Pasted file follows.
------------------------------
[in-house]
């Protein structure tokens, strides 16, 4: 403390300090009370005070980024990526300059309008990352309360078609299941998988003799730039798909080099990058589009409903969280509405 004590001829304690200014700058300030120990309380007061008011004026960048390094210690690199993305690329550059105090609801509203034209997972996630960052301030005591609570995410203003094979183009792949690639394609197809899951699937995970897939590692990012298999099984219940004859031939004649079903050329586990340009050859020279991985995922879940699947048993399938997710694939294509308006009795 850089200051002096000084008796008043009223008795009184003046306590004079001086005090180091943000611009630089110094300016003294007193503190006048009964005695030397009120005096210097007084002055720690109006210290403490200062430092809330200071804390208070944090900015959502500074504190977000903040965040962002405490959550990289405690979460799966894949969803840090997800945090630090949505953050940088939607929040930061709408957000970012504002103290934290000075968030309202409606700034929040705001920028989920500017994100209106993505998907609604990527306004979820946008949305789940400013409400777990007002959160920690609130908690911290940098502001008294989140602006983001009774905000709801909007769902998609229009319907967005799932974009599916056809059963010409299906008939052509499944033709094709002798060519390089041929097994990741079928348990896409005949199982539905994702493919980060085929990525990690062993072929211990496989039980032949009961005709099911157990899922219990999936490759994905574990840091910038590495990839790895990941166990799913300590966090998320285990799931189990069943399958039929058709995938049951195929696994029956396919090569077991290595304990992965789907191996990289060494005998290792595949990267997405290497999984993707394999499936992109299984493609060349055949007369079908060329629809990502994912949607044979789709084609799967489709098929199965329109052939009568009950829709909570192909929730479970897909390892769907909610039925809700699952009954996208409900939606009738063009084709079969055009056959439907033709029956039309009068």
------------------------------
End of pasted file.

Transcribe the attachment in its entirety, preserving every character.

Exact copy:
[in-house]
């Protein structure tokens, strides 16, 4: 403390300090009370005070980024990526300059309008990352309360078609299941998988003799730039798909080099990058589009409903969280509405 004590001829304690200014700058300030120990309380007061008011004026960048390094210690690199993305690329550059105090609801509203034209997972996630960052301030005591609570995410203003094979183009792949690639394609197809899951699937995970897939590692990012298999099984219940004859031939004649079903050329586990340009050859020279991985995922879940699947048993399938997710694939294509308006009795 850089200051002096000084008796008043009223008795009184003046306590004079001086005090180091943000611009630089110094300016003294007193503190006048009964005695030397009120005096210097007084002055720690109006210290403490200062430092809330200071804390208070944090900015959502500074504190977000903040965040962002405490959550990289405690979460799966894949969803840090997800945090630090949505953050940088939607929040930061709408957000970012504002103290934290000075968030309202409606700034929040705001920028989920500017994100209106993505998907609604990527306004979820946008949305789940400013409400777990007002959160920690609130908690911290940098502001008294989140602006983001009774905000709801909007769902998609229009319907967005799932974009599916056809059963010409299906008939052509499944033709094709002798060519390089041929097994990741079928348990896409005949199982539905994702493919980060085929990525990690062993072929211990496989039980032949009961005709099911157990899922219990999936490759994905574990840091910038590495990839790895990941166990799913300590966090998320285990799931189990069943399958039929058709995938049951195929696994029956396919090569077991290595304990992965789907191996990289060494005998290792595949990267997405290497999984993707394999499936992109299984493609060349055949007369079908060329629809990502994912949607044979789709084609799967489709098929199965329109052939009568009950829709909570192909929730479970897909390892769907909610039925809700699952009954996208409900939606009738063009084709079969055009056959439907033709029956039309009068």